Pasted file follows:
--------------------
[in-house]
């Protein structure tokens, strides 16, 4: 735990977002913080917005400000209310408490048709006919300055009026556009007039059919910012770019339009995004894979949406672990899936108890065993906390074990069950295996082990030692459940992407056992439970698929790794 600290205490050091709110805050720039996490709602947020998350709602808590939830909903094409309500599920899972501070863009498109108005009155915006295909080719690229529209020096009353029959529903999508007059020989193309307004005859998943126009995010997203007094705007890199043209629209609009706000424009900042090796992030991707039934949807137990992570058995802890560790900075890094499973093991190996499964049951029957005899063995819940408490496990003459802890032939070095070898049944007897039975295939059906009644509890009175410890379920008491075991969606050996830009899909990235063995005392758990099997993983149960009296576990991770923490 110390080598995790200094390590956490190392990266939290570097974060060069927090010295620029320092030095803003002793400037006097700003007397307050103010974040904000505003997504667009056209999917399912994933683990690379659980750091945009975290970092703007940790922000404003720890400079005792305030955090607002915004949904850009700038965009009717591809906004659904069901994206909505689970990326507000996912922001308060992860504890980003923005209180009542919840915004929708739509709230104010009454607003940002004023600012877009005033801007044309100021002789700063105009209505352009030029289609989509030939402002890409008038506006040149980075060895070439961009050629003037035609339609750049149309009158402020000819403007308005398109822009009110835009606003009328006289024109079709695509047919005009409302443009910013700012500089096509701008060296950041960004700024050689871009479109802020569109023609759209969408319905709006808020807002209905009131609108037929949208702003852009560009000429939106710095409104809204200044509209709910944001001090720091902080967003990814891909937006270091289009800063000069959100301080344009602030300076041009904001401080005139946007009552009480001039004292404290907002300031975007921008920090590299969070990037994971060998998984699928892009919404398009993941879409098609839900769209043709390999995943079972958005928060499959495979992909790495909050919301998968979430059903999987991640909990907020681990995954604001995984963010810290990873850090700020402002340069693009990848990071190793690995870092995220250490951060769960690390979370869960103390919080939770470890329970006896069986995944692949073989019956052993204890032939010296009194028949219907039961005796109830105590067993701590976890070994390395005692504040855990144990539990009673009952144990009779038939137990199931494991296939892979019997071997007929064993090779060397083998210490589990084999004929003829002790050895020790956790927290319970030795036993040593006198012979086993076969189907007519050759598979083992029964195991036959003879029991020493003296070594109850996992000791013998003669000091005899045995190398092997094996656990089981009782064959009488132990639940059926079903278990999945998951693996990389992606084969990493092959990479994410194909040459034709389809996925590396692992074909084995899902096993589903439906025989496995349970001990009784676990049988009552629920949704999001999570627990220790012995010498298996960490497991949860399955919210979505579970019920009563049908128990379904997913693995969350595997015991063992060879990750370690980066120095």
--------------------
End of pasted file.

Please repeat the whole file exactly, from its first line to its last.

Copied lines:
[in-house]
């Protein structure tokens, strides 16, 4: 735990977002913080917005400000209310408490048709006919300055009026556009007039059919910012770019339009995004894979949406672990899936108890065993906390074990069950295996082990030692459940992407056992439970698929790794 600290205490050091709110805050720039996490709602947020998350709602808590939830909903094409309500599920899972501070863009498109108005009155915006295909080719690229529209020096009353029959529903999508007059020989193309307004005859998943126009995010997203007094705007890199043209629209609009706000424009900042090796992030991707039934949807137990992570058995802890560790900075890094499973093991190996499964049951029957005899063995819940408490496990003459802890032939070095070898049944007897039975295939059906009644509890009175410890379920008491075991969606050996830009899909990235063995005392758990099997993983149960009296576990991770923490 110390080598995790200094390590956490190392990266939290570097974060060069927090010295620029320092030095803003002793400037006097700003007397307050103010974040904000505003997504667009056209999917399912994933683990690379659980750091945009975290970092703007940790922000404003720890400079005792305030955090607002915004949904850009700038965009009717591809906004659904069901994206909505689970990326507000996912922001308060992860504890980003923005209180009542919840915004929708739509709230104010009454607003940002004023600012877009005033801007044309100021002789700063105009209505352009030029289609989509030939402002890409008038506006040149980075060895070439961009050629003037035609339609750049149309009158402020000819403007308005398109822009009110835009606003009328006289024109079709695509047919005009409302443009910013700012500089096509701008060296950041960004700024050689871009479109802020569109023609759209969408319905709006808020807002209905009131609108037929949208702003852009560009000429939106710095409104809204200044509209709910944001001090720091902080967003990814891909937006270091289009800063000069959100301080344009602030300076041009904001401080005139946007009552009480001039004292404290907002300031975007921008920090590299969070990037994971060998998984699928892009919404398009993941879409098609839900769209043709390999995943079972958005928060499959495979992909790495909050919301998968979430059903999987991640909990907020681990995954604001995984963010810290990873850090700020402002340069693009990848990071190793690995870092995220250490951060769960690390979370869960103390919080939770470890329970006896069986995944692949073989019956052993204890032939010296009194028949219907039961005796109830105590067993701590976890070994390395005692504040855990144990539990009673009952144990009779038939137990199931494991296939892979019997071997007929064993090779060397083998210490589990084999004929003829002790050895020790956790927290319970030795036993040593006198012979086993076969189907007519050759598979083992029964195991036959003879029991020493003296070594109850996992000791013998003669000091005899045995190398092997094996656990089981009782064959009488132990639940059926079903278990999945998951693996990389992606084969990493092959990479994410194909040459034709389809996925590396692992074909084995899902096993589903439906025989496995349970001990009784676990049988009552629920949704999001999570627990220790012995010498298996960490497991949860399955919210979505579970019920009563049908128990379904997913693995969350595997015991063992060879990750370690980066120095």